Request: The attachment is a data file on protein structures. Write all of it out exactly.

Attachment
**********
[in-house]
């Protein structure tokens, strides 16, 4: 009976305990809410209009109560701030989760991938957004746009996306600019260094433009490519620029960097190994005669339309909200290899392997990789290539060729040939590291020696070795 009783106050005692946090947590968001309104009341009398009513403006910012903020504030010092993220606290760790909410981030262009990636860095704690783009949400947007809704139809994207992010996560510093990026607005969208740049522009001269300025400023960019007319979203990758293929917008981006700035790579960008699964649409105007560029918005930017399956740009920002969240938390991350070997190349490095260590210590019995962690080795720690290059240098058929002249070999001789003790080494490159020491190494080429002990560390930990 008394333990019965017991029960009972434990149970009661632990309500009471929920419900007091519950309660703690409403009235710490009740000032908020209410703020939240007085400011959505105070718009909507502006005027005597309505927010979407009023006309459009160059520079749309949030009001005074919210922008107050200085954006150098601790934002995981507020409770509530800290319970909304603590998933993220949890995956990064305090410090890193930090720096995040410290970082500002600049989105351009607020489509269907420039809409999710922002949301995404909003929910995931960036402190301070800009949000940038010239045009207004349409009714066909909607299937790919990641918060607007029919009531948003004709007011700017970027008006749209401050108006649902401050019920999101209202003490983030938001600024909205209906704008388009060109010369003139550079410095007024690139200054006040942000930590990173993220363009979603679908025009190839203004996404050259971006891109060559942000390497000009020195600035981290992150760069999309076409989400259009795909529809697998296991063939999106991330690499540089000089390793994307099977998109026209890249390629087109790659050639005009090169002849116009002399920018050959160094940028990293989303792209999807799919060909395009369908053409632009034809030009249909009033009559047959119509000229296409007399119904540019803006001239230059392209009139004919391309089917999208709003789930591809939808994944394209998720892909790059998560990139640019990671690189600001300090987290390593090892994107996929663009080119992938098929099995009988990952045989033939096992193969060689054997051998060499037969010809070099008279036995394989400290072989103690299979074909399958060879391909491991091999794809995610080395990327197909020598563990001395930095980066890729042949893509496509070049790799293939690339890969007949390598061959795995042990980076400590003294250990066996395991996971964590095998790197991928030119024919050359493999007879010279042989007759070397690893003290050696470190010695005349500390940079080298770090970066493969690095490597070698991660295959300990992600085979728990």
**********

[in-house]
């Protein structure tokens, strides 16, 4: 009976305990809410209009109560701030989760991938957004746009996306600019260094433009490519620029960097190994005669339309909200290899392997990789290539060729040939590291020696070795 009783106050005692946090947590968001309104009341009398009513403006910012903020504030010092993220606290760790909410981030262009990636860095704690783009949400947007809704139809994207992010996560510093990026607005969208740049522009001269300025400023960019007319979203990758293929917008981006700035790579960008699964649409105007560029918005930017399956740009920002969240938390991350070997190349490095260590210590019995962690080795720690290059240098058929002249070999001789003790080494490159020491190494080429002990560390930990 008394333990019965017991029960009972434990149970009661632990309500009471929920419900007091519950309660703690409403009235710490009740000032908020209410703020939240007085400011959505105070718009909507502006005027005597309505927010979407009023006309459009160059520079749309949030009001005074919210922008107050200085954006150098601790934002995981507020409770509530800290319970909304603590998933993220949890995956990064305090410090890193930090720096995040410290970082500002600049989105351009607020489509269907420039809409999710922002949301995404909003929910995931960036402190301070800009949000940038010239045009207004349409009714066909909607299937790919990641918060607007029919009531948003004709007011700017970027008006749209401050108006649902401050019920999101209202003490983030938001600024909205209906704008388009060109010369003139550079410095007024690139200054006040942000930590990173993220363009979603679908025009190839203004996404050259971006891109060559942000390497000009020195600035981290992150760069999309076409989400259009795909529809697998296991063939999106991330690499540089000089390793994307099977998109026209890249390629087109790659050639005009090169002849116009002399920018050959160094940028990293989303792209999807799919060909395009369908053409632009034809030009249909009033009559047959119509000229296409007399119904540019803006001239230059392209009139004919391309089917999208709003789930591809939808994944394209998720892909790059998560990139640019990671690189600001300090987290390593090892994107996929663009080119992938098929099995009988990952045989033939096992193969060689054997051998060499037969010809070099008279036995394989400290072989103690299979074909399958060879391909491991091999794809995610080395990327197909020598563990001395930095980066890729042949893509496509070049790799293939690339890969007949390598061959795995042990980076400590003294250990066996395991996971964590095998790197991928030119024919050359493999007879010279042989007759070397690893003290050696470190010695005349500390940079080298770090970066493969690095490597070698991660295959300990992600085979728990």